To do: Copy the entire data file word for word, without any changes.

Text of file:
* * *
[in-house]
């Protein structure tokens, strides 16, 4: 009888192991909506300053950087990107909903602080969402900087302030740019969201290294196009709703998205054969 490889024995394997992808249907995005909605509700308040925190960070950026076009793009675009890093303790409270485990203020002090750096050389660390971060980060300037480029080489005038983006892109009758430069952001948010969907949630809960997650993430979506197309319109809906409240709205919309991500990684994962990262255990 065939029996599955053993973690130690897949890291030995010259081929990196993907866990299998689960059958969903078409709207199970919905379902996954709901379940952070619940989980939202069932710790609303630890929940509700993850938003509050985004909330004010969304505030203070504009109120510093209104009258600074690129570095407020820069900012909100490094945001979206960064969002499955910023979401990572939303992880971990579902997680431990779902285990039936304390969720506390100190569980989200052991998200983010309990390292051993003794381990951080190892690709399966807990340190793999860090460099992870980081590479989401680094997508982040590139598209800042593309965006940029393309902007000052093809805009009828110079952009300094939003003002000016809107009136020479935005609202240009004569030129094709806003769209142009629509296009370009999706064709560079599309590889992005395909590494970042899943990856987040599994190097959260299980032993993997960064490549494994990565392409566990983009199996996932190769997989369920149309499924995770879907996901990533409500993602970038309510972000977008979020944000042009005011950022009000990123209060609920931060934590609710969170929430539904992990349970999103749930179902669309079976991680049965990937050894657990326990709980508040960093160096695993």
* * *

[in-house]
């Protein structure tokens, strides 16, 4: 009888192991909506300053950087990107909903602080969402900087302030740019969201290294196009709703998205054969 490889024995394997992808249907995005909605509700308040925190960070950026076009793009675009890093303790409270485990203020002090750096050389660390971060980060300037480029080489005038983006892109009758430069952001948010969907949630809960997650993430979506197309319109809906409240709205919309991500990684994962990262255990 065939029996599955053993973690130690897949890291030995010259081929990196993907866990299998689960059958969903078409709207199970919905379902996954709901379940952070619940989980939202069932710790609303630890929940509700993850938003509050985004909330004010969304505030203070504009109120510093209104009258600074690129570095407020820069900012909100490094945001979206960064969002499955910023979401990572939303992880971990579902997680431990779902285990039936304390969720506390100190569980989200052991998200983010309990390292051993003794381990951080190892690709399966807990340190793999860090460099992870980081590479989401680094997508982040590139598209800042593309965006940029393309902007000052093809805009009828110079952009300094939003003002000016809107009136020479935005609202240009004569030129094709806003769209142009629509296009370009999706064709560079599309590889992005395909590494970042899943990856987040599994190097959260299980032993993997960064490549494994990565392409566990983009199996996932190769997989369920149309499924995770879907996901990533409500993602970038309510972000977008979020944000042009005011950022009000990123209060609920931060934590609710969170929430539904992990349970999103749930179902669309079976991680049965990937050894657990326990709980508040960093160096695993």